Point Sur Light Station

One of the best things about writing fiction is that research is often required. This does not always mean burrowing through the library stacks or sequestering yourself in a basement filled with musty tomes. Counterintuitive, I know. But sometimes it requires getting out into the world and experiencing some of the most beautiful places to be found. Case in point: a few weeks back I hopped in the car and headed down the coast to the Point Sur Lighthouse, part of a state historic park in California’s Central Coast.

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A little backstory. I discovered this place while driving near Monterey and wondered WTF was up with that volcanic rock just off the shore with a little settlement on top of it. Turns out it houses one of the key lighthouse stations that keeps ships from wrecking in the fog and darkness of the Central Coast. Oh yeah, and it’s a beautiful spot. But you wouldn’t know it from the foreboding sign along the highway, as shown.

Of course a Keep Out sign for a crazy place like that means a protagonist somewhere must inevitably flaunt those rules. Voila, a major location for PCH Roadkill.

Day tours last for three hours, and are well worth the trek. They include a thorough exploration of the lighthouse itself and the grounds where operators and their families lived in previous decades. Here some snaps from the top of the lighthouse:

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The diamond-shaped glass pieces are prism lights, similar to those used to light basements below sidewalks in large cities during earlier times.

I heartily recommend the tour to anyone driving the Pacific Coast Highway between Monterey and San Luis Obispo. If further incentive is needed, how about a view of the lovely Central Coast from the widow’s walk, looking Northeast toward Carmel:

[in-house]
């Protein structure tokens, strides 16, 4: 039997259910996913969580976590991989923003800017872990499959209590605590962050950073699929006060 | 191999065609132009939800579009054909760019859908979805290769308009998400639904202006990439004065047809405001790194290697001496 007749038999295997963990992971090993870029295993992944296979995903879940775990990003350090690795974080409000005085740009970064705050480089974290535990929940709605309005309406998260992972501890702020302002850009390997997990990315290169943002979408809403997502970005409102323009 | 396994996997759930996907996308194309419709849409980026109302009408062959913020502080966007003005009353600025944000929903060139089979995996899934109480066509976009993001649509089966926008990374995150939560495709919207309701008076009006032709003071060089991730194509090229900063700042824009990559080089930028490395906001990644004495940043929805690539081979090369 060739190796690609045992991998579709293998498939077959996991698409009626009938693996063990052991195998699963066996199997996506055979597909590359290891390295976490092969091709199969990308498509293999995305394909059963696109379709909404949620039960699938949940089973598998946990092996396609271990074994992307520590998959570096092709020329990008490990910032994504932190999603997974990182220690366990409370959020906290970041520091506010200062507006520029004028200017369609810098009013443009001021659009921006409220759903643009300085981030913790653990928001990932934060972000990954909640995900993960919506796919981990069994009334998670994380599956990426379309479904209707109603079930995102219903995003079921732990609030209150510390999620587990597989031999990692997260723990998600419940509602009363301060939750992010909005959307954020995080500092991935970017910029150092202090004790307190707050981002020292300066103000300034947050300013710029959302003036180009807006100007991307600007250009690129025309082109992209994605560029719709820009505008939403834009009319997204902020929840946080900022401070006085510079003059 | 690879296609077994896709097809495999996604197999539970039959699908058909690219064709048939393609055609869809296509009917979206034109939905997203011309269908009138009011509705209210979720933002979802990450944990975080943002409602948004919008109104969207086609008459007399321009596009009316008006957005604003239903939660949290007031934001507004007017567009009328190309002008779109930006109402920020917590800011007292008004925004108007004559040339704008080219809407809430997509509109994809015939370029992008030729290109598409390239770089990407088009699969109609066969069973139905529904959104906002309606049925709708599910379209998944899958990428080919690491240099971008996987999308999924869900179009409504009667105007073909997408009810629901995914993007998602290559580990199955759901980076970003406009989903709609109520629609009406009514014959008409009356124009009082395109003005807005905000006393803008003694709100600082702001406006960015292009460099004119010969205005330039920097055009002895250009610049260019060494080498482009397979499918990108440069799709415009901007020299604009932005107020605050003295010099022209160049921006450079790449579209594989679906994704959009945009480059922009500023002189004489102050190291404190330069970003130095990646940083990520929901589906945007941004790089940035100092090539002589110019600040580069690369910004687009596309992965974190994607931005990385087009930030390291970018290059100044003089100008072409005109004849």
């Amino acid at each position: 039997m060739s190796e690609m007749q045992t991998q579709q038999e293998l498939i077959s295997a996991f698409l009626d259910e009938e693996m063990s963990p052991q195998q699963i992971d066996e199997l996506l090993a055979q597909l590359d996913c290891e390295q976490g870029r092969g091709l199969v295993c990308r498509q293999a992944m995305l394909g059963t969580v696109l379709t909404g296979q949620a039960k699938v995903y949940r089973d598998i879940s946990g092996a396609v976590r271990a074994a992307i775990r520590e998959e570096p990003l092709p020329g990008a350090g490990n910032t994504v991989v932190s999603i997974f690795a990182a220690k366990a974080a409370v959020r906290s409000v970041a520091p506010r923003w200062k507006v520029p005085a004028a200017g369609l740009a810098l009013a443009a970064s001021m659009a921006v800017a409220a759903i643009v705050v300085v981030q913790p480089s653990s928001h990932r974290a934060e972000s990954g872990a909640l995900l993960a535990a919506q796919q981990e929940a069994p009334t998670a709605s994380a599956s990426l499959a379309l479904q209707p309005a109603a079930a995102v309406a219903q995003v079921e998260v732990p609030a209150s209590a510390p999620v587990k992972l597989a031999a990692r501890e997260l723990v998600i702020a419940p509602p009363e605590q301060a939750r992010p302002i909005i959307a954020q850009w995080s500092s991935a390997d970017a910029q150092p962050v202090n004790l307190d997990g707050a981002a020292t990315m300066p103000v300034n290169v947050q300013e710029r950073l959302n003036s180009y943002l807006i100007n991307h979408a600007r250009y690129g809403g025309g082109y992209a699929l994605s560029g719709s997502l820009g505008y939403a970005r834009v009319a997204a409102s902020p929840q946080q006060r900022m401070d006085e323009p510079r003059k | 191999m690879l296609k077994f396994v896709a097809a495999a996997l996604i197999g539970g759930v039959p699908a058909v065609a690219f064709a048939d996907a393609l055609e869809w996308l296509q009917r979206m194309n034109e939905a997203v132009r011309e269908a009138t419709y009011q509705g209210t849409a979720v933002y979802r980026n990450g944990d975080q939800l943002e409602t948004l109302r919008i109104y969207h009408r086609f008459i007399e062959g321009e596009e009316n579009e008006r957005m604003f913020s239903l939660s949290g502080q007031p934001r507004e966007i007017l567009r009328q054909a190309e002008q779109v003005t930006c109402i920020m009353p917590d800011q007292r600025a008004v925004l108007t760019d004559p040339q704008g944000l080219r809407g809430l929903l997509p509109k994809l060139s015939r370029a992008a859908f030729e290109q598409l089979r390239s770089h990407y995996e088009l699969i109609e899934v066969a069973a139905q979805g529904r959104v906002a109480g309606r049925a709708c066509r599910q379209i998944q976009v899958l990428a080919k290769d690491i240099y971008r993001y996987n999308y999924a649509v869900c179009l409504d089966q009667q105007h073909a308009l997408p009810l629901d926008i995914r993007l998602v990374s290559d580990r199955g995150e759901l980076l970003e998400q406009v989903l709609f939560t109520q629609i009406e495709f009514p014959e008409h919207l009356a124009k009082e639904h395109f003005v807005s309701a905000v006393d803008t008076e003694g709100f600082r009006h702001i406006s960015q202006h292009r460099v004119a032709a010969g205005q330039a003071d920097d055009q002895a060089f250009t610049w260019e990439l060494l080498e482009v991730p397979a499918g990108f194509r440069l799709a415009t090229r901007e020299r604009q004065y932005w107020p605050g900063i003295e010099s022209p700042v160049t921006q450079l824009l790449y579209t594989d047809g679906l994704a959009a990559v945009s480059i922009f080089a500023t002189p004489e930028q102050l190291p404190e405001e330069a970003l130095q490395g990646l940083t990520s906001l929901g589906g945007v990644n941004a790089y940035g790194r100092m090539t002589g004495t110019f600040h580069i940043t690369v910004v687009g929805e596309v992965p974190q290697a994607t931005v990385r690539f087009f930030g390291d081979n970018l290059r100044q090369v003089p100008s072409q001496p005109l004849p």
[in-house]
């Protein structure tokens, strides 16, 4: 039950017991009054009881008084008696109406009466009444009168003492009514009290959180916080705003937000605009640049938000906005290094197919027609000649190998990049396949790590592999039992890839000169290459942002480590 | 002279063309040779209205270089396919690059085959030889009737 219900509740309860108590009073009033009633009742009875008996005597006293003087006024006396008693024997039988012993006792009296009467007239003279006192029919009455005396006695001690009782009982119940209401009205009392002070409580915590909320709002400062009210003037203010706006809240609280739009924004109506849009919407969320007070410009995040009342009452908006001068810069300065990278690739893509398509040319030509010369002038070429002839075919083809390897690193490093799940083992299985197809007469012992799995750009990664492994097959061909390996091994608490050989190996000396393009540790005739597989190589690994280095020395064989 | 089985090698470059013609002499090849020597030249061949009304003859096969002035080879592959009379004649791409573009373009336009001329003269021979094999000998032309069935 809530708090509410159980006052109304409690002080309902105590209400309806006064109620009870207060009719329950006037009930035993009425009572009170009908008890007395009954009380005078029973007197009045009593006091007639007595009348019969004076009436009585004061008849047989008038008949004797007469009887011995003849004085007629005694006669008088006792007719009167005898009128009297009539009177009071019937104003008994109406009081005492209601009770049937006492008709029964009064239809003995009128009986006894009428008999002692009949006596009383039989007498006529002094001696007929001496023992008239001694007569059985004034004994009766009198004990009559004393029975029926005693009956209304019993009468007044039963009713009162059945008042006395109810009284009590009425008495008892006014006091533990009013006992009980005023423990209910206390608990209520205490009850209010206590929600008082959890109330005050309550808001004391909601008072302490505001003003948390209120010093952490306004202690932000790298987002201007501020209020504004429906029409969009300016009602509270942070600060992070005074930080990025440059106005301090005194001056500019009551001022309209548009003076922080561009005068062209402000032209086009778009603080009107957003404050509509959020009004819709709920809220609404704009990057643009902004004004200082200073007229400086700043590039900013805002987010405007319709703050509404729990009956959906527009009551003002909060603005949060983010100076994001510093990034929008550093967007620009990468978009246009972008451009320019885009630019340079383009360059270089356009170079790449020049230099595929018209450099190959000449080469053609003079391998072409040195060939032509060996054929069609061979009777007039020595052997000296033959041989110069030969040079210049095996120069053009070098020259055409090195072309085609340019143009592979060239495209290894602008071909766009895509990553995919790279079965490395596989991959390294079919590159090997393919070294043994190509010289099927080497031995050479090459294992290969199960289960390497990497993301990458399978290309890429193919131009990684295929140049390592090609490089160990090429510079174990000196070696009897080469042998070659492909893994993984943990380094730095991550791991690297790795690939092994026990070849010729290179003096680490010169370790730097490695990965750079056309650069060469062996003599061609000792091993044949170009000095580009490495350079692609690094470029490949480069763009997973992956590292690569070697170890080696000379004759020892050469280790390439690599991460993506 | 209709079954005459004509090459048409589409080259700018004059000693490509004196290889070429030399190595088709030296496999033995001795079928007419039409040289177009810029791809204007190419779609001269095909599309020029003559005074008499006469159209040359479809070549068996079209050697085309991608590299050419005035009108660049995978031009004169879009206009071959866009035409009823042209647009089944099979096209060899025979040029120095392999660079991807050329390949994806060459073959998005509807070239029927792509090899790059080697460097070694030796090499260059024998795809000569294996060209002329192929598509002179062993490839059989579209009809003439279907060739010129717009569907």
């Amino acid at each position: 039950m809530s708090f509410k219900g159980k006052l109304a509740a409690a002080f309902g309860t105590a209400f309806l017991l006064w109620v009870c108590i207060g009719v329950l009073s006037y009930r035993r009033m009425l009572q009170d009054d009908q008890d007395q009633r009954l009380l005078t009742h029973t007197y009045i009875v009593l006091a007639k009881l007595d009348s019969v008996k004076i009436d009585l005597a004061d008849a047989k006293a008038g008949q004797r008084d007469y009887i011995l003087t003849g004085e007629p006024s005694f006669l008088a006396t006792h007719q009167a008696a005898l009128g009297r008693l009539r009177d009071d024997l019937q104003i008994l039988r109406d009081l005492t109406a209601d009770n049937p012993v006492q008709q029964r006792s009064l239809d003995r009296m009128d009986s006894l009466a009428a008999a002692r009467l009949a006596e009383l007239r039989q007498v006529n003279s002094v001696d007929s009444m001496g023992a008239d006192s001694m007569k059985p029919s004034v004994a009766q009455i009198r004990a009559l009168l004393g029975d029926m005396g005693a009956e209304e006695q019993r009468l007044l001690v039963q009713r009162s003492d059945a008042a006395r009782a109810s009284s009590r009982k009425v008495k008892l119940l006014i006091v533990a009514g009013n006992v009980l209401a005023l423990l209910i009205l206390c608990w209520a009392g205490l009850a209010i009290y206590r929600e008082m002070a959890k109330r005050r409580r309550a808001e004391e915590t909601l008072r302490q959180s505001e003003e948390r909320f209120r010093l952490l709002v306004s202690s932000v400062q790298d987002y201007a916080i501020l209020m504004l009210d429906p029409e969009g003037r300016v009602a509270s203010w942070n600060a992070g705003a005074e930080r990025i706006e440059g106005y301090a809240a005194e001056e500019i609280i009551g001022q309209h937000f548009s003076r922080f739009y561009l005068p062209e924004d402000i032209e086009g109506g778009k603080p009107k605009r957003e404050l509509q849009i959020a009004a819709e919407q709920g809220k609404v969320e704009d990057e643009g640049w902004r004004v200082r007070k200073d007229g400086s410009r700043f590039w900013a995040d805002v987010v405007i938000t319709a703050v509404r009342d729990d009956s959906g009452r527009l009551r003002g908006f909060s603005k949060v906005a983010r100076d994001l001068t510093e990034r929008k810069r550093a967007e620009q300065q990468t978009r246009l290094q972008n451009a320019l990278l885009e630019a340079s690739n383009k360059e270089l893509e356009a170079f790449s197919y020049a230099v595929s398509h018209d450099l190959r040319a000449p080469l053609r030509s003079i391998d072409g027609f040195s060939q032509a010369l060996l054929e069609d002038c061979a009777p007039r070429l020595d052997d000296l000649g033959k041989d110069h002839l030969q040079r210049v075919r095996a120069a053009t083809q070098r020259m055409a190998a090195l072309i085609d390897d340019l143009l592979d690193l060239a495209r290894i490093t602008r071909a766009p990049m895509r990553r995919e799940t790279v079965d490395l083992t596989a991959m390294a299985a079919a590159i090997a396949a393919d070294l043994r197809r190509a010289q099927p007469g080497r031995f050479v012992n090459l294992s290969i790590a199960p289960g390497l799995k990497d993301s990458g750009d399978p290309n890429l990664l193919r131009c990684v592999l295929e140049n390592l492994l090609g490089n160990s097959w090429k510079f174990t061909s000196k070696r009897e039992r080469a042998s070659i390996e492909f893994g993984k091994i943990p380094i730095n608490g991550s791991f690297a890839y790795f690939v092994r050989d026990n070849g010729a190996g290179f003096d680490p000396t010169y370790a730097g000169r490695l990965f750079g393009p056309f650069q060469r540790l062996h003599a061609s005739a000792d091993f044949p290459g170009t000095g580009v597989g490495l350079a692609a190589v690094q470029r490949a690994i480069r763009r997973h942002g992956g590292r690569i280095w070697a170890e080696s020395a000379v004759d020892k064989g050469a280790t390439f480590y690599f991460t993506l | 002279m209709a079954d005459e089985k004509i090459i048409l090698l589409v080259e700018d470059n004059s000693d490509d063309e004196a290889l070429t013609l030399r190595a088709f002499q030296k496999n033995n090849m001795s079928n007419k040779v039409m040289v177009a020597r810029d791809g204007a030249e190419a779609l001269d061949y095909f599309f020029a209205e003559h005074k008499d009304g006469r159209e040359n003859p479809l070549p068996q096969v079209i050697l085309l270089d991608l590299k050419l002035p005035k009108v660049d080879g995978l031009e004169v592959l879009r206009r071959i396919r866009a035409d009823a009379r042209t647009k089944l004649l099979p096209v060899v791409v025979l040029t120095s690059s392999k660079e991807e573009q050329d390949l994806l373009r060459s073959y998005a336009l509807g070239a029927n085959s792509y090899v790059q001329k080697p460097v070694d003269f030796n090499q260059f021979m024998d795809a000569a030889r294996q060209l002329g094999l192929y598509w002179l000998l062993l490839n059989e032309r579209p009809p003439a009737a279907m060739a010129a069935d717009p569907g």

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The Road to Taos

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Last night I returned home from the brain-melting, life-changing experience that is Taos Toolbox. Now that I have returned to Home Sweet Sea Level, my oxygen levels are returning to normal and I’m just about caught up on normal sleep. So it’s finally time to start weighing in on the experience.

I chose to drive to the workshop. 2,500 miles round trip, 36 hours on the road. I questioned my sanity a few times before loading up the car, but it turned out to be a great choice. Didn’t hurt that my current work in progress revolves around a road trip, so hey, research.

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A good chunk of the route fell on Interstate 40, which closely follows the historic Route 66 across the Western U.S. Route 66 kitsch abounded: flags, road signs, abandoned motels of the neon-and-stucco variety. And then there was the 66 Roadkill Diner in Seligman, AZ. I pity the traveler who hit a buffalo on their way through town.

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Speaking of Seligman, the heightened stakes arrived when I found myself thirty miles out from said town, experiencing a precipitous plunge in the fuel gauge while winding through an isolated mountain range. So sue me, I’m a city driver. We don’t have 100-plus-mile stretches of road without basic services. I coasted into town on nails chewed to nubs, and an estimated zero miles left on the tank over the last few miles.  Lesson learned: a half gallon remains when the mileage zeroes out. Hooray for hybrids!

Needless to say I refueled at every town thereafter. Onward.

 

The Southwest seems to love dinosaur statues, scattered at random along roadways. Can’t say I disapprove.

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I made it in plenty of time, richer for the experience. Little did I know what adventures awaited at 10,000 feet. Some thoughts on the workshop itself once I figure them out.